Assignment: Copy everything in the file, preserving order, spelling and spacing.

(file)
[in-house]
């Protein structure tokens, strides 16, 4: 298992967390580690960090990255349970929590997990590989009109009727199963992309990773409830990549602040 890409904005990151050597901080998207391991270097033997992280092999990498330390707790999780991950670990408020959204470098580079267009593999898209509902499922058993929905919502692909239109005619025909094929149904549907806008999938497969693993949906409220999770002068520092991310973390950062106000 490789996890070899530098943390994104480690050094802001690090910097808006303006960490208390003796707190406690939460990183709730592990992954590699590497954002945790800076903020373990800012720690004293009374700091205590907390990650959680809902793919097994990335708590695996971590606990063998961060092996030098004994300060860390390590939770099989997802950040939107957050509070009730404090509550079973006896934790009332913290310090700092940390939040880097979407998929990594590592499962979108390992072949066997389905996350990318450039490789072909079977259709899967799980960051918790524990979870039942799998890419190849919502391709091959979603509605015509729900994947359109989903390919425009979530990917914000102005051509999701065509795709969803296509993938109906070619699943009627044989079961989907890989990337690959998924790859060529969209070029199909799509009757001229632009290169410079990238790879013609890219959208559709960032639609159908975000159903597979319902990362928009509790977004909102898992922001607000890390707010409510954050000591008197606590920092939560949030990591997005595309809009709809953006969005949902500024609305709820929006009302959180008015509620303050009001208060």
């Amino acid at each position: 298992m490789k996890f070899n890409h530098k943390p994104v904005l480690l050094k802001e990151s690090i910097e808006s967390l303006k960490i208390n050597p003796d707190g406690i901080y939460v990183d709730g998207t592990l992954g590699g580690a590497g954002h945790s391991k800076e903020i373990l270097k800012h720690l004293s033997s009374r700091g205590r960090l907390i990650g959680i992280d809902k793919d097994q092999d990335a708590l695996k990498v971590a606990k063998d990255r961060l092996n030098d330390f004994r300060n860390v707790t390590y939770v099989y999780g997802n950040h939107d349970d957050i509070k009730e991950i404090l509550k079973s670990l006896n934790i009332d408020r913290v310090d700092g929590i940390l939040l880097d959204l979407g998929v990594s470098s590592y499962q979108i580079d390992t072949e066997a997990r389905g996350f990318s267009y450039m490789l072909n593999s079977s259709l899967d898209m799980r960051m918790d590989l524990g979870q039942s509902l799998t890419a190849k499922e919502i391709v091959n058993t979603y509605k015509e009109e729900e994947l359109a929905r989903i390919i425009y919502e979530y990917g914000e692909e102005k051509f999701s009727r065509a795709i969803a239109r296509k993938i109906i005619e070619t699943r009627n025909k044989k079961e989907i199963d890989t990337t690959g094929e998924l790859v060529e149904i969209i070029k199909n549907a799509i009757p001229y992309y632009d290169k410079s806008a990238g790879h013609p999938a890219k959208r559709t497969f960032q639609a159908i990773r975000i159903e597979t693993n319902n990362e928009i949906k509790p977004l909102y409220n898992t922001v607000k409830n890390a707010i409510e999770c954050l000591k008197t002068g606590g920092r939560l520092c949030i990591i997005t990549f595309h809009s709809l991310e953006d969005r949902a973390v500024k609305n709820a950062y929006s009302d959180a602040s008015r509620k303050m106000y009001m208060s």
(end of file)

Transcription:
[in-house]
């Protein structure tokens, strides 16, 4: 298992967390580690960090990255349970929590997990590989009109009727199963992309990773409830990549602040 890409904005990151050597901080998207391991270097033997992280092999990498330390707790999780991950670990408020959204470098580079267009593999898209509902499922058993929905919502692909239109005619025909094929149904549907806008999938497969693993949906409220999770002068520092991310973390950062106000 490789996890070899530098943390994104480690050094802001690090910097808006303006960490208390003796707190406690939460990183709730592990992954590699590497954002945790800076903020373990800012720690004293009374700091205590907390990650959680809902793919097994990335708590695996971590606990063998961060092996030098004994300060860390390590939770099989997802950040939107957050509070009730404090509550079973006896934790009332913290310090700092940390939040880097979407998929990594590592499962979108390992072949066997389905996350990318450039490789072909079977259709899967799980960051918790524990979870039942799998890419190849919502391709091959979603509605015509729900994947359109989903390919425009979530990917914000102005051509999701065509795709969803296509993938109906070619699943009627044989079961989907890989990337690959998924790859060529969209070029199909799509009757001229632009290169410079990238790879013609890219959208559709960032639609159908975000159903597979319902990362928009509790977004909102898992922001607000890390707010409510954050000591008197606590920092939560949030990591997005595309809009709809953006969005949902500024609305709820929006009302959180008015509620303050009001208060």
């Amino acid at each position: 298992m490789k996890f070899n890409h530098k943390p994104v904005l480690l050094k802001e990151s690090i910097e808006s967390l303006k960490i208390n050597p003796d707190g406690i901080y939460v990183d709730g998207t592990l992954g590699g580690a590497g954002h945790s391991k800076e903020i373990l270097k800012h720690l004293s033997s009374r700091g205590r960090l907390i990650g959680i992280d809902k793919d097994q092999d990335a708590l695996k990498v971590a606990k063998d990255r961060l092996n030098d330390f004994r300060n860390v707790t390590y939770v099989y999780g997802n950040h939107d349970d957050i509070k009730e991950i404090l509550k079973s670990l006896n934790i009332d408020r913290v310090d700092g929590i940390l939040l880097d959204l979407g998929v990594s470098s590592y499962q979108i580079d390992t072949e066997a997990r389905g996350f990318s267009y450039m490789l072909n593999s079977s259709l899967d898209m799980r960051m918790d590989l524990g979870q039942s509902l799998t890419a190849k499922e919502i391709v091959n058993t979603y509605k015509e009109e729900e994947l359109a929905r989903i390919i425009y919502e979530y990917g914000e692909e102005k051509f999701s009727r065509a795709i969803a239109r296509k993938i109906i005619e070619t699943r009627n025909k044989k079961e989907i199963d890989t990337t690959g094929e998924l790859v060529e149904i969209i070029k199909n549907a799509i009757p001229y992309y632009d290169k410079s806008a990238g790879h013609p999938a890219k959208r559709t497969f960032q639609a159908i990773r975000i159903e597979t693993n319902n990362e928009i949906k509790p977004l909102y409220n898992t922001v607000k409830n890390a707010i409510e999770c954050l000591k008197t002068g606590g920092r939560l520092c949030i990591i997005t990549f595309h809009s709809l991310e953006d969005r949902a973390v500024k609305n709820a950062y929006s009302d959180a602040s008015r509620k303050m106000y009001m208060s």